Jonathan David Brown

From Wikipedia, the free encyclopedia
Jump to: navigation, search
Jonathan David Brown
Jonathan David Brown 1977 -- photo by Mike Shoup.jpg
Brown in 1977, mixing Shotgun Angel in Hollywood
Background information
Also known as The Nazarite
Born November 20, 1955
Oklahoma City, Oklahoma, U.S.
Died September 27, 2016(2016-09-27) (aged 60)
Ozark, Missouri, U.S.[1]
Occupation(s) Producer, engineer
Years active 1974–2016

Jonathan David Brown (November 20, 1955 – September 27, 2016[2]) was an American record producer and audio engineer known for his work on albums released in the Contemporary Christian music industry. Brown served federal prison time as an accessory after the fact for helping a member of the Tennessee White Knights of the Ku Klux Klan evade authorities.[3]

Brown's production work started with several Maranatha! Music artists in the 1970s and continued through the 1980s, working with such artists as Petra, Twila Paris, Steve Taylor, Daniel Amos, Glen Campbell, Bob Bennett and David Meece. His work as a recording engineer includes albums for Mark Heard, Daniel Amos, Gentle Faith, and Tom Howard.[4]

Recording career[edit]


Brown was a member of Seth, a Jesus music group in the 1970s, playing keyboards and writing many of their songs. Other members included Kelly Willard, who went on to a solo career in worship music; Keith Edwards, who later was drummer with Amy Grant and Rich Mullins; and his sister Rhenda Edwards Tull, who later sang on Parable's first album. The band released two albums, a self-titled debut in 1974 and Psalms in 1975. The 1980 collection, Keep the Fire Burning, drew songs from both albums, adding a new title track.[5]


Brown engineered several albums for Maranantha! Music starting in 1975, including Daniel Amos' debut self-titled album from 1976. One of his first production credits was for their second album Shotgun Angel. Other Maranantha! production projects from the late 1970s included Sweet Comfort Band's self-titled debut, First Things First by Bob Bennett, and Blame It On The One I Love! by his former Seth bandmate Kelly Willard.[4]

Brown's production work with Petra (five albums from 1981 to 1986) helped establish StarSong, a pioneering Christian rock label. When lead singer Greg X. Volz left the band, Brown produced several of his solo albums as well.[6] Brown mentored the new band Farewell June and produced their debut album 1939, and the band was chosen as the opening act for Petra's farewell tour in 2005.[7]

Brown continued to work with Bob Bennett (five albums from 1979 to 1991), and also produced albums by Twila Paris and David Meece through the 1980s. He produced Glen Campbell's 1991 gospel album Show Me Your Way, and Steve Taylor's debut EP and LP, I Want To Be A Clone and Meltdown.[4] In a 1994 interview, Taylor mentioned that Brown had sung backing vocals on the anti-racism song "We Don't Need No Colour Code." In reference to remastering songs produced by Brown for a box set, Taylor said "the stuff that Jonathan produced and engineered, sonically and everything like that, he was a genius. And you won't hear me use that very often, but he was really a genius. It's like, we put that stuff up, and we didn't have to EQ it because whether you like the sound of it or not, sonically, it was really brilliant."[8]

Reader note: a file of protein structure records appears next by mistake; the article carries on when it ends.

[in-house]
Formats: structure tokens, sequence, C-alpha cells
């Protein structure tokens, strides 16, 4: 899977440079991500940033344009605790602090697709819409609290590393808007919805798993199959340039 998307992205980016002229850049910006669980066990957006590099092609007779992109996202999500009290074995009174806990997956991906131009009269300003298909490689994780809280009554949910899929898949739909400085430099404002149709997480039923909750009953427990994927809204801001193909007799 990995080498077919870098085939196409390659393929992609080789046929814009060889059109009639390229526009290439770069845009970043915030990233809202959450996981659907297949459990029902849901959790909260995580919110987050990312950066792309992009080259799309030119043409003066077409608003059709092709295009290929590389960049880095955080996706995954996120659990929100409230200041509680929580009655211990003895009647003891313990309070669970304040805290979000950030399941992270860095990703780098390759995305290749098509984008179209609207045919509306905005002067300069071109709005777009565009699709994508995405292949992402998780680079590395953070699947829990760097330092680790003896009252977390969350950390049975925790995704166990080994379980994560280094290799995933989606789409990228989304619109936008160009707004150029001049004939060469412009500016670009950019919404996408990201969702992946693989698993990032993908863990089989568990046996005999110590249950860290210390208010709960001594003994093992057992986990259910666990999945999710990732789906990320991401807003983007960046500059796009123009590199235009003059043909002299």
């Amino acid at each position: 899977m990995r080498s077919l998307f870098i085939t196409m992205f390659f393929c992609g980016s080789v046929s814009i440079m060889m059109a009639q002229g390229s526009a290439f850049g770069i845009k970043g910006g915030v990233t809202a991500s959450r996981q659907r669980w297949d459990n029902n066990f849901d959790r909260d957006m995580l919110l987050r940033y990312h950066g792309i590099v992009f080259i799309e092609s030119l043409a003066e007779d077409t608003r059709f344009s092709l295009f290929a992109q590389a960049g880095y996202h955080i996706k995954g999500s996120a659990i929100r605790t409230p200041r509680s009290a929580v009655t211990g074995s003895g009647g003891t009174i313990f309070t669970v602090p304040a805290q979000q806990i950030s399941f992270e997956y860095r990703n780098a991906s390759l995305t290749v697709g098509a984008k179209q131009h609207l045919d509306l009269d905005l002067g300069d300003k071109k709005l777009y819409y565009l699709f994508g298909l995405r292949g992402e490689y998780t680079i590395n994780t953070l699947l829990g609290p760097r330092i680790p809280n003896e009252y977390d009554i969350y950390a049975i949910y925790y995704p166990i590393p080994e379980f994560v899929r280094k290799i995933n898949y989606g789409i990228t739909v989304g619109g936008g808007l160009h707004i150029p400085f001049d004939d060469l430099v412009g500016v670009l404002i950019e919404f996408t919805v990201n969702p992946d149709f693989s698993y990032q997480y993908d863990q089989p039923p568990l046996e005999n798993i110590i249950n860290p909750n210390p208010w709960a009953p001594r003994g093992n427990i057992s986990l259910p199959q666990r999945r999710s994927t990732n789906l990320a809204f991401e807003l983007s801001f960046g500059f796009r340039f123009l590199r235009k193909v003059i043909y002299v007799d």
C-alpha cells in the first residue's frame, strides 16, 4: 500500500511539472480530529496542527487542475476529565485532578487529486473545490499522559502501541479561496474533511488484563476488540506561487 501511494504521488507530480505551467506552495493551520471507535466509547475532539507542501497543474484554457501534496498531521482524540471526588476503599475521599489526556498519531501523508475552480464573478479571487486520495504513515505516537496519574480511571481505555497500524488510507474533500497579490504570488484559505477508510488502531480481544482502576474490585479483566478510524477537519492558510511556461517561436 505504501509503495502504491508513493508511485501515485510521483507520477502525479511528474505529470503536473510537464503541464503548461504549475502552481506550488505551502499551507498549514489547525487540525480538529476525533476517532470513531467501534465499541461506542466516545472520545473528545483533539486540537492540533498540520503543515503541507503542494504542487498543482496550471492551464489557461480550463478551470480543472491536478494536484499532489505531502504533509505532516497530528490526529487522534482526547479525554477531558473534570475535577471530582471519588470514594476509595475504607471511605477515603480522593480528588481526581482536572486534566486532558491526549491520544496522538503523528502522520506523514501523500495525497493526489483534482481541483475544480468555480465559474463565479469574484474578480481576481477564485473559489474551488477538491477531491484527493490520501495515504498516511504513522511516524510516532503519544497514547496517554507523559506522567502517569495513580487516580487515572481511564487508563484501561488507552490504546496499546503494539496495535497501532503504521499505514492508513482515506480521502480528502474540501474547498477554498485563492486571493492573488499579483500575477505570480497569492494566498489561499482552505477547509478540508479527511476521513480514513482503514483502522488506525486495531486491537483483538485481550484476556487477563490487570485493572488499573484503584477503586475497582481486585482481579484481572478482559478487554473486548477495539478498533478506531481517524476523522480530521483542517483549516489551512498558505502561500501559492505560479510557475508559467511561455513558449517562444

Since his return to the Christian music industry in 2000, he has recorded a CD with Karen Lafferty (songwriter of "Seek Ye First The Kingdom Of God") and mixed the album PAGA' for Kelly Willard, released in 2007. Brown also produced and performed on recordings by a folk artist from Upstate New York, Lisa Dudley.[9] Most recently, he developed and produced August Rain, a band from Georgia which has had some radio success with the song "Wonderful Savior."

Selected contributions[edit]

  • Sail on Sailor, Mustard Seed Faith, Maranatha! Music 1975, mixing
  • Daniel Amos, Daniel Amos, Maranatha! Music 1976, engineering, mixing
  • Firewind (A Contemporary Dramatic Musical), various artists, Sparrow Records 1976, engineering
  • Shotgun Angel, Daniel Amos, Maranatha! Music 1977, producer, engineering, mixing
  • Spirit of St. Lewis, Lewis McVay, Maranatha! Music 1978, engineering
  • Blame It on the One I Love!, Kelly Willard, Maranatha! Music 1978, producer, engineering, mixing
  • Bethlehem, Bethlehem, Maranatha! Music 1978, engineering, mixing
  • The Misfit, Erick Nelson and Michele Pillar, A&S/Maranatha! Music 1979, producer, engineering, mixing
  • First Things First, Bob Bennett, Maranatha! Music 1979, producer, engineering, mixing
  • Come for the Children, Oden Fong, Maranatha! Music 1979, producer, engineering, mixing
  • Not the Same, Roby Duke, MCA Songbird 1982, producer, engineering, mixing, arranging
  • Matters of the Heart, Bob Bennett, CBS Priority Records 1982, producer, engineering, mixing
  • Coming Attraction, Lewis McVay, Heartland Records 1984, engineering
  • Non-Fiction, Bob Bennett, StarSong Records 1985, producer, engineering, mixing

Solo album[edit]

Using the pseudonym The Nazarite, Brown released a solo album entitled Sinners in the Hands of an Angry God in 1997.[10] Brown explained why he used the pseudonym:

"I made the vow of the Nazarite for strength, spiritual and physical, in about 1989 [age 34]. The hair on my head is from then. When I went to prison, I understood why – I needed strength, lots of it. So I guess it's sort of like an enigma to some till they hear the explanation." [11]